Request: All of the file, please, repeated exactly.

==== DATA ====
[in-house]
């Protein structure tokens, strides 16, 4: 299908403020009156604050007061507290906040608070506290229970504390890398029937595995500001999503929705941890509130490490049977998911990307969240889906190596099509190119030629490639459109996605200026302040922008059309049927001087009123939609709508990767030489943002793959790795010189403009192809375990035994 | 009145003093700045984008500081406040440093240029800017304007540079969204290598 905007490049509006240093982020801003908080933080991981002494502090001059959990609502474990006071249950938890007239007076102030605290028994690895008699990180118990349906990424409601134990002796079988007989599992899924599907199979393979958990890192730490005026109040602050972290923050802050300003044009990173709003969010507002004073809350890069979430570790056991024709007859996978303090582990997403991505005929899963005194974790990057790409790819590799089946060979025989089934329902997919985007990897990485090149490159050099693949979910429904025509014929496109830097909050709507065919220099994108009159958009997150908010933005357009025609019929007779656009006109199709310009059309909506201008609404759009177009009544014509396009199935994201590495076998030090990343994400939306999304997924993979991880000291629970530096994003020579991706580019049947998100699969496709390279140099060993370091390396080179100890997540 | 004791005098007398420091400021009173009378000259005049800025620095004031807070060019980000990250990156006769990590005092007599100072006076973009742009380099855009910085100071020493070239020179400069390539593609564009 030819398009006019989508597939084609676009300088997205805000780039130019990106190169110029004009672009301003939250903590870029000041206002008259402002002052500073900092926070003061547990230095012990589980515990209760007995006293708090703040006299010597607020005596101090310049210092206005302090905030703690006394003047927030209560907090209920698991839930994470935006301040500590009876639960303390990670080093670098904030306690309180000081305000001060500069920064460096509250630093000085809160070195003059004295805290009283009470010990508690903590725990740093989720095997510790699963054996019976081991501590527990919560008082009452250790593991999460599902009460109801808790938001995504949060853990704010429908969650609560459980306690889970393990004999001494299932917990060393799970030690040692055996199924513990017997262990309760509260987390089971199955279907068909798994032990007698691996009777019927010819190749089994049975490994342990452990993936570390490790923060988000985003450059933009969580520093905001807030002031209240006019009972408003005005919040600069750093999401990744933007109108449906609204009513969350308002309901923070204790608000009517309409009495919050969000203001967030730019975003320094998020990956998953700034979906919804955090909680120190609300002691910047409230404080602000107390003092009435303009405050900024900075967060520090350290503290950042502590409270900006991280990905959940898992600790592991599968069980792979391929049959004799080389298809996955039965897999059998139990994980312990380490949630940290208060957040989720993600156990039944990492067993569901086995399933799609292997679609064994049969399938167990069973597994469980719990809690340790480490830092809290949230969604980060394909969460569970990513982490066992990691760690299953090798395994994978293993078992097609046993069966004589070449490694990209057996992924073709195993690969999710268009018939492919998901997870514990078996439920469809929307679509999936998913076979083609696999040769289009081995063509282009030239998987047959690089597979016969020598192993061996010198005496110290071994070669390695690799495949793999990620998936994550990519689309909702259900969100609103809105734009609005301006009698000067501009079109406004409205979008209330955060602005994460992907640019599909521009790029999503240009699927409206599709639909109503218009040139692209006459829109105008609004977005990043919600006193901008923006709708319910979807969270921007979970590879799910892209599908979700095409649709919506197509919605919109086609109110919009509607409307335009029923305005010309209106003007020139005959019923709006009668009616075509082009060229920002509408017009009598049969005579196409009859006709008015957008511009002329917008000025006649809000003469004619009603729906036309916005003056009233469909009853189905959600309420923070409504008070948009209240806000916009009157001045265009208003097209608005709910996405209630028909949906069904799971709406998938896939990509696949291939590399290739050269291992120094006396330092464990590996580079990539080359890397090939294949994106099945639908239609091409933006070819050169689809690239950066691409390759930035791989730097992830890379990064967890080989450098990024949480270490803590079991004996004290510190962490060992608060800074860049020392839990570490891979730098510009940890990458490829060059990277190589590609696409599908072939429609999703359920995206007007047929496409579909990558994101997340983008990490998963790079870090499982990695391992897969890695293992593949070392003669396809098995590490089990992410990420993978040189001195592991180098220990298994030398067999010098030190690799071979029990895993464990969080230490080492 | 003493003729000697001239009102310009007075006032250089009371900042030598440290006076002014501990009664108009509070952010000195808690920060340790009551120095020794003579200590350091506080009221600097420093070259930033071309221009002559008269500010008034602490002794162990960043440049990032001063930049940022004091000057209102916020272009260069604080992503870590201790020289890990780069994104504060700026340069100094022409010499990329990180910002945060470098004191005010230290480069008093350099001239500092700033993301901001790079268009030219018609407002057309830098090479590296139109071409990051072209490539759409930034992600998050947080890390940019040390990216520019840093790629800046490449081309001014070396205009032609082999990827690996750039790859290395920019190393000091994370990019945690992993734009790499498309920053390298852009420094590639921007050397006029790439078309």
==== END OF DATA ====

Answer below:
[in-house]
């Protein structure tokens, strides 16, 4: 299908403020009156604050007061507290906040608070506290229970504390890398029937595995500001999503929705941890509130490490049977998911990307969240889906190596099509190119030629490639459109996605200026302040922008059309049927001087009123939609709508990767030489943002793959790795010189403009192809375990035994 | 009145003093700045984008500081406040440093240029800017304007540079969204290598 905007490049509006240093982020801003908080933080991981002494502090001059959990609502474990006071249950938890007239007076102030605290028994690895008699990180118990349906990424409601134990002796079988007989599992899924599907199979393979958990890192730490005026109040602050972290923050802050300003044009990173709003969010507002004073809350890069979430570790056991024709007859996978303090582990997403991505005929899963005194974790990057790409790819590799089946060979025989089934329902997919985007990897990485090149490159050099693949979910429904025509014929496109830097909050709507065919220099994108009159958009997150908010933005357009025609019929007779656009006109199709310009059309909506201008609404759009177009009544014509396009199935994201590495076998030090990343994400939306999304997924993979991880000291629970530096994003020579991706580019049947998100699969496709390279140099060993370091390396080179100890997540 | 004791005098007398420091400021009173009378000259005049800025620095004031807070060019980000990250990156006769990590005092007599100072006076973009742009380099855009910085100071020493070239020179400069390539593609564009 030819398009006019989508597939084609676009300088997205805000780039130019990106190169110029004009672009301003939250903590870029000041206002008259402002002052500073900092926070003061547990230095012990589980515990209760007995006293708090703040006299010597607020005596101090310049210092206005302090905030703690006394003047927030209560907090209920698991839930994470935006301040500590009876639960303390990670080093670098904030306690309180000081305000001060500069920064460096509250630093000085809160070195003059004295805290009283009470010990508690903590725990740093989720095997510790699963054996019976081991501590527990919560008082009452250790593991999460599902009460109801808790938001995504949060853990704010429908969650609560459980306690889970393990004999001494299932917990060393799970030690040692055996199924513990017997262990309760509260987390089971199955279907068909798994032990007698691996009777019927010819190749089994049975490994342990452990993936570390490790923060988000985003450059933009969580520093905001807030002031209240006019009972408003005005919040600069750093999401990744933007109108449906609204009513969350308002309901923070204790608000009517309409009495919050969000203001967030730019975003320094998020990956998953700034979906919804955090909680120190609300002691910047409230404080602000107390003092009435303009405050900024900075967060520090350290503290950042502590409270900006991280990905959940898992600790592991599968069980792979391929049959004799080389298809996955039965897999059998139990994980312990380490949630940290208060957040989720993600156990039944990492067993569901086995399933799609292997679609064994049969399938167990069973597994469980719990809690340790480490830092809290949230969604980060394909969460569970990513982490066992990691760690299953090798395994994978293993078992097609046993069966004589070449490694990209057996992924073709195993690969999710268009018939492919998901997870514990078996439920469809929307679509999936998913076979083609696999040769289009081995063509282009030239998987047959690089597979016969020598192993061996010198005496110290071994070669390695690799495949793999990620998936994550990519689309909702259900969100609103809105734009609005301006009698000067501009079109406004409205979008209330955060602005994460992907640019599909521009790029999503240009699927409206599709639909109503218009040139692209006459829109105008609004977005990043919600006193901008923006709708319910979807969270921007979970590879799910892209599908979700095409649709919506197509919605919109086609109110919009509607409307335009029923305005010309209106003007020139005959019923709006009668009616075509082009060229920002509408017009009598049969005579196409009859006709008015957008511009002329917008000025006649809000003469004619009603729906036309916005003056009233469909009853189905959600309420923070409504008070948009209240806000916009009157001045265009208003097209608005709910996405209630028909949906069904799971709406998938896939990509696949291939590399290739050269291992120094006396330092464990590996580079990539080359890397090939294949994106099945639908239609091409933006070819050169689809690239950066691409390759930035791989730097992830890379990064967890080989450098990024949480270490803590079991004996004290510190962490060992608060800074860049020392839990570490891979730098510009940890990458490829060059990277190589590609696409599908072939429609999703359920995206007007047929496409579909990558994101997340983008990490998963790079870090499982990695391992897969890695293992593949070392003669396809098995590490089990992410990420993978040189001195592991180098220990298994030398067999010098030190690799071979029990895993464990969080230490080492 | 003493003729000697001239009102310009007075006032250089009371900042030598440290006076002014501990009664108009509070952010000195808690920060340790009551120095020794003579200590350091506080009221600097420093070259930033071309221009002559008269500010008034602490002794162990960043440049990032001063930049940022004091000057209102916020272009260069604080992503870590201790020289890990780069994104504060700026340069100094022409010499990329990180910002945060470098004191005010230290480069008093350099001239500092700033993301901001790079268009030219018609407002057309830098090479590296139109071409990051072209490539759409930034992600998050947080890390940019040390990216520019840093790629800046490449081309001014070396205009032609082999990827690996750039790859290395920019190393000091994370990019945690992993734009790499498309920053390298852009420094590639921007050397006029790439078309």